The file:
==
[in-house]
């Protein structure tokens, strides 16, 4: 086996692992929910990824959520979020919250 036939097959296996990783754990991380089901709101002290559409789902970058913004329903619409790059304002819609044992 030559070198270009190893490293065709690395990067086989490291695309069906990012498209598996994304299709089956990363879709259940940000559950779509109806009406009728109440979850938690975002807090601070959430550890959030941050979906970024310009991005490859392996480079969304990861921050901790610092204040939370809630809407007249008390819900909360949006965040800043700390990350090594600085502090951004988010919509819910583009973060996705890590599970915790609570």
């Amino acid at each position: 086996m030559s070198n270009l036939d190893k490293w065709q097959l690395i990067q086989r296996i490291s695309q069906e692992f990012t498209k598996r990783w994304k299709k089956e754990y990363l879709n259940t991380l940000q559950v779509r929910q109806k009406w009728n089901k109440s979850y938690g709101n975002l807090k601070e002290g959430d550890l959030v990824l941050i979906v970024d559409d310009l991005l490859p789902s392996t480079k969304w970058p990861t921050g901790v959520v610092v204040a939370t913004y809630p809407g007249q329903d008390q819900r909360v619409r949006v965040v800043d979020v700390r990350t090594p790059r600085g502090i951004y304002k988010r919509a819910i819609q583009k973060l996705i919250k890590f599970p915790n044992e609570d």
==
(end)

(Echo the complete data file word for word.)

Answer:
[in-house]
């Protein structure tokens, strides 16, 4: 086996692992929910990824959520979020919250 036939097959296996990783754990991380089901709101002290559409789902970058913004329903619409790059304002819609044992 030559070198270009190893490293065709690395990067086989490291695309069906990012498209598996994304299709089956990363879709259940940000559950779509109806009406009728109440979850938690975002807090601070959430550890959030941050979906970024310009991005490859392996480079969304990861921050901790610092204040939370809630809407007249008390819900909360949006965040800043700390990350090594600085502090951004988010919509819910583009973060996705890590599970915790609570």
């Amino acid at each position: 086996m030559s070198n270009l036939d190893k490293w065709q097959l690395i990067q086989r296996i490291s695309q069906e692992f990012t498209k598996r990783w994304k299709k089956e754990y990363l879709n259940t991380l940000q559950v779509r929910q109806k009406w009728n089901k109440s979850y938690g709101n975002l807090k601070e002290g959430d550890l959030v990824l941050i979906v970024d559409d310009l991005l490859p789902s392996t480079k969304w970058p990861t921050g901790v959520v610092v204040a939370t913004y809630p809407g007249q329903d008390q819900r909360v619409r949006v965040v800043d979020v700390r990350t090594p790059r600085g502090i951004y304002k988010r919509a819910i819609q583009k973060l996705i919250k890590f599970p915790n044992e609570d």